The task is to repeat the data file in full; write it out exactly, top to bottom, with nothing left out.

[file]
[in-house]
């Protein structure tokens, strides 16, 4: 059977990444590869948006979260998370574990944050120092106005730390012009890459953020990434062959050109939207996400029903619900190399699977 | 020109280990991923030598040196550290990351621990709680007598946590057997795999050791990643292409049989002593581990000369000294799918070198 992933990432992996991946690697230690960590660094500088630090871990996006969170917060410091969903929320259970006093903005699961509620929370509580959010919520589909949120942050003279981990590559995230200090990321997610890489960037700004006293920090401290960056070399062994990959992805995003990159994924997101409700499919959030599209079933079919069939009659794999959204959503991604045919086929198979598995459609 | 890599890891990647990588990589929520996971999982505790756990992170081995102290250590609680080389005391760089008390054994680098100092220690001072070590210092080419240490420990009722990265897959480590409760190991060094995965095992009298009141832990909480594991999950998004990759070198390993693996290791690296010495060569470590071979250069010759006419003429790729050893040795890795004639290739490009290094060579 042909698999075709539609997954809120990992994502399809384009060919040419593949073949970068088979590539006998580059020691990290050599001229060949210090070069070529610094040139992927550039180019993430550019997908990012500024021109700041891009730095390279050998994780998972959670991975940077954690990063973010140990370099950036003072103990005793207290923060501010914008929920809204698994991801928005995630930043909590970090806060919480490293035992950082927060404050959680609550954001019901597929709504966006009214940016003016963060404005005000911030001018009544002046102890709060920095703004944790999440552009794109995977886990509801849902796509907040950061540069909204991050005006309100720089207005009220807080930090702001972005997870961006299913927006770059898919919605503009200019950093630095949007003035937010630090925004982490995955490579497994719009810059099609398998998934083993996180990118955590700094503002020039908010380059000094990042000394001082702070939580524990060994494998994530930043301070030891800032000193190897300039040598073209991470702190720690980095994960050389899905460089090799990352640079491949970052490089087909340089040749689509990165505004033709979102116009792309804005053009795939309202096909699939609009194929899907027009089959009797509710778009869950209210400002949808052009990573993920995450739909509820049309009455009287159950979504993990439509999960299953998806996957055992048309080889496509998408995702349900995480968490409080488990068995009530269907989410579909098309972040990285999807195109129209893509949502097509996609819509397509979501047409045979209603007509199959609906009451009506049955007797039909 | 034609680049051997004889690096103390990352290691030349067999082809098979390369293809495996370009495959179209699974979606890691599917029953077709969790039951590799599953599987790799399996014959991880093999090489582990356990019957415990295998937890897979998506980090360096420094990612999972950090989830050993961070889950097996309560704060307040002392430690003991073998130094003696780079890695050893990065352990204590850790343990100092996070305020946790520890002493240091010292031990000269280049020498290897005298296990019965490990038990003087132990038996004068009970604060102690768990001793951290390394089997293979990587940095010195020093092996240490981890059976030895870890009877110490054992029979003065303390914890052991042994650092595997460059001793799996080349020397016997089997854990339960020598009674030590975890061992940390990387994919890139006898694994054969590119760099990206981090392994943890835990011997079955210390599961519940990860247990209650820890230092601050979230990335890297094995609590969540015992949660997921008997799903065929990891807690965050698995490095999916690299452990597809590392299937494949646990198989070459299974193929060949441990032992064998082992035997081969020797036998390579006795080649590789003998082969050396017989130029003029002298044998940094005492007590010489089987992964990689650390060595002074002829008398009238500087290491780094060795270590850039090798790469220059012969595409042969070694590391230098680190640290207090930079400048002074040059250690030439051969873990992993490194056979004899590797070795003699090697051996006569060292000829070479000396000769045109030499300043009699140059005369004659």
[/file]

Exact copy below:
[in-house]
């Protein structure tokens, strides 16, 4: 059977990444590869948006979260998370574990944050120092106005730390012009890459953020990434062959050109939207996400029903619900190399699977 | 020109280990991923030598040196550290990351621990709680007598946590057997795999050791990643292409049989002593581990000369000294799918070198 992933990432992996991946690697230690960590660094500088630090871990996006969170917060410091969903929320259970006093903005699961509620929370509580959010919520589909949120942050003279981990590559995230200090990321997610890489960037700004006293920090401290960056070399062994990959992805995003990159994924997101409700499919959030599209079933079919069939009659794999959204959503991604045919086929198979598995459609 | 890599890891990647990588990589929520996971999982505790756990992170081995102290250590609680080389005391760089008390054994680098100092220690001072070590210092080419240490420990009722990265897959480590409760190991060094995965095992009298009141832990909480594991999950998004990759070198390993693996290791690296010495060569470590071979250069010759006419003429790729050893040795890795004639290739490009290094060579 042909698999075709539609997954809120990992994502399809384009060919040419593949073949970068088979590539006998580059020691990290050599001229060949210090070069070529610094040139992927550039180019993430550019997908990012500024021109700041891009730095390279050998994780998972959670991975940077954690990063973010140990370099950036003072103990005793207290923060501010914008929920809204698994991801928005995630930043909590970090806060919480490293035992950082927060404050959680609550954001019901597929709504966006009214940016003016963060404005005000911030001018009544002046102890709060920095703004944790999440552009794109995977886990509801849902796509907040950061540069909204991050005006309100720089207005009220807080930090702001972005997870961006299913927006770059898919919605503009200019950093630095949007003035937010630090925004982490995955490579497994719009810059099609398998998934083993996180990118955590700094503002020039908010380059000094990042000394001082702070939580524990060994494998994530930043301070030891800032000193190897300039040598073209991470702190720690980095994960050389899905460089090799990352640079491949970052490089087909340089040749689509990165505004033709979102116009792309804005053009795939309202096909699939609009194929899907027009089959009797509710778009869950209210400002949808052009990573993920995450739909509820049309009455009287159950979504993990439509999960299953998806996957055992048309080889496509998408995702349900995480968490409080488990068995009530269907989410579909098309972040990285999807195109129209893509949502097509996609819509397509979501047409045979209603007509199959609906009451009506049955007797039909 | 034609680049051997004889690096103390990352290691030349067999082809098979390369293809495996370009495959179209699974979606890691599917029953077709969790039951590799599953599987790799399996014959991880093999090489582990356990019957415990295998937890897979998506980090360096420094990612999972950090989830050993961070889950097996309560704060307040002392430690003991073998130094003696780079890695050893990065352990204590850790343990100092996070305020946790520890002493240091010292031990000269280049020498290897005298296990019965490990038990003087132990038996004068009970604060102690768990001793951290390394089997293979990587940095010195020093092996240490981890059976030895870890009877110490054992029979003065303390914890052991042994650092595997460059001793799996080349020397016997089997854990339960020598009674030590975890061992940390990387994919890139006898694994054969590119760099990206981090392994943890835990011997079955210390599961519940990860247990209650820890230092601050979230990335890297094995609590969540015992949660997921008997799903065929990891807690965050698995490095999916690299452990597809590392299937494949646990198989070459299974193929060949441990032992064998082992035997081969020797036998390579006795080649590789003998082969050396017989130029003029002298044998940094005492007590010489089987992964990689650390060595002074002829008398009238500087290491780094060795270590850039090798790469220059012969595409042969070694590391230098680190640290207090930079400048002074040059250690030439051969873990992993490194056979004899590797070795003699090697051996006569060292000829070479000396000769045109030499300043009699140059005369004659």